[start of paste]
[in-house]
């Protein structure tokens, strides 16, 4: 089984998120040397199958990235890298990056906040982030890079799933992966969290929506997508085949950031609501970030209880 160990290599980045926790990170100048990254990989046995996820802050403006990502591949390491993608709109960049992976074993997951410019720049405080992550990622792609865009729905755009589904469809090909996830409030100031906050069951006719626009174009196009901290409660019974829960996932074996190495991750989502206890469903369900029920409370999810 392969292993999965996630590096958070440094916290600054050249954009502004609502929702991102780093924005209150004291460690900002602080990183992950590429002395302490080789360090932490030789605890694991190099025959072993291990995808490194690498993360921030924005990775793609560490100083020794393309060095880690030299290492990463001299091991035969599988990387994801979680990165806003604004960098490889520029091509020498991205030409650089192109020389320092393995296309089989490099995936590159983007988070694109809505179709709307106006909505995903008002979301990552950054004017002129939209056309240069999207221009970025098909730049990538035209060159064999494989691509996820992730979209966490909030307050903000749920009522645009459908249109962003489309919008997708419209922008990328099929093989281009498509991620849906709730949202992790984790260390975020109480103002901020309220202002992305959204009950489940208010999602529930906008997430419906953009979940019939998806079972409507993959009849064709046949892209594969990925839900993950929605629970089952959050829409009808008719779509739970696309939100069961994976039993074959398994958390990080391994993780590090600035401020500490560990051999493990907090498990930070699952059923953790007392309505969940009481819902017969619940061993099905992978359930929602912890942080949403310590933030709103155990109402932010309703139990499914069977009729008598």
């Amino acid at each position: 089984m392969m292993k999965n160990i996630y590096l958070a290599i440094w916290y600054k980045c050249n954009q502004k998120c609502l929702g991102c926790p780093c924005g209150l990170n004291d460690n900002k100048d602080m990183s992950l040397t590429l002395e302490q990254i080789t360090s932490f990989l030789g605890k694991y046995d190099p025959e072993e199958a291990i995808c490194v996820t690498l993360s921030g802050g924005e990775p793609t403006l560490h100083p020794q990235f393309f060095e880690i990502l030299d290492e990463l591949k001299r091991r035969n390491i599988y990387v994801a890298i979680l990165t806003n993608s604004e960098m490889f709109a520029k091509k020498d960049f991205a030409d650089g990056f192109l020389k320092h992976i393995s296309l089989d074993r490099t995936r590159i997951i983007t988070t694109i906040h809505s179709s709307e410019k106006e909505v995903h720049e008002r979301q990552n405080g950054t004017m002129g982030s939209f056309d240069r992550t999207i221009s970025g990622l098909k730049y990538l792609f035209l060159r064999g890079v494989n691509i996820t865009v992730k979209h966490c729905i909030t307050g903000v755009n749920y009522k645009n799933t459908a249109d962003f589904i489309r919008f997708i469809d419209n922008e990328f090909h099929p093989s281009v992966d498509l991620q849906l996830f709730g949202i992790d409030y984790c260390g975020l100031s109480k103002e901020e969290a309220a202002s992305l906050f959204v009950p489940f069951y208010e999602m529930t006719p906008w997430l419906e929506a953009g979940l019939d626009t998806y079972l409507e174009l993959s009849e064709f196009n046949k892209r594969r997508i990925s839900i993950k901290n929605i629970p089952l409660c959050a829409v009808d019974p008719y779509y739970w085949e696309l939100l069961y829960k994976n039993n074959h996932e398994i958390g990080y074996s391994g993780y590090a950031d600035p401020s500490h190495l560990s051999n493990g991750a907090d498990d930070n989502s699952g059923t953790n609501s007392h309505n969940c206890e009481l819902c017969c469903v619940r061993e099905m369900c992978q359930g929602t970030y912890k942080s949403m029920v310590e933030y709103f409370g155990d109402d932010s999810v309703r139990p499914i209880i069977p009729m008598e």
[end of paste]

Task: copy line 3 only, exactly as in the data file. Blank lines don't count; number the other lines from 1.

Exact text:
């Amino acid at each position: 089984m392969m292993k999965n160990i996630y590096l958070a290599i440094w916290y600054k980045c050249n954009q502004k998120c609502l929702g991102c926790p780093c924005g209150l990170n004291d460690n900002k100048d602080m990183s992950l040397t590429l002395e302490q990254i080789t360090s932490f990989l030789g605890k694991y046995d190099p025959e072993e199958a291990i995808c490194v996820t690498l993360s921030g802050g924005e990775p793609t403006l560490h100083p020794q990235f393309f060095e880690i990502l030299d290492e990463l591949k001299r091991r035969n390491i599988y990387v994801a890298i979680l990165t806003n993608s604004e960098m490889f709109a520029k091509k020498d960049f991205a030409d650089g990056f192109l020389k320092h992976i393995s296309l089989d074993r490099t995936r590159i997951i983007t988070t694109i906040h809505s179709s709307e410019k106006e909505v995903h720049e008002r979301q990552n405080g950054t004017m002129g982030s939209f056309d240069r992550t999207i221009s970025g990622l098909k730049y990538l792609f035209l060159r064999g890079v494989n691509i996820t865009v992730k979209h966490c729905i909030t307050g903000v755009n749920y009522k645009n799933t459908a249109d962003f589904i489309r919008f997708i469809d419209n922008e990328f090909h099929p093989s281009v992966d498509l991620q849906l996830f709730g949202i992790d409030y984790c260390g975020l100031s109480k103002e901020e969290a309220a202002s992305l906050f959204v009950p489940f069951y208010e999602m529930t006719p906008w997430l419906e929506a953009g979940l019939d626009t998806y079972l409507e174009l993959s009849e064709f196009n046949k892209r594969r997508i990925s839900i993950k901290n929605i629970p089952l409660c959050a829409v009808d019974p008719y779509y739970w085949e696309l939100l069961y829960k994976n039993n074959h996932e398994i958390g990080y074996s391994g993780y590090a950031d600035p401020s500490h190495l560990s051999n493990g991750a907090d498990d930070n989502s699952g059923t953790n609501s007392h309505n969940c206890e009481l819902c017969c469903v619940r061993e099905m369900c992978q359930g929602t970030y912890k942080s949403m029920v310590e933030y709103f409370g155990d109402d932010s999810v309703r139990p499914i209880i069977p009729m008598e």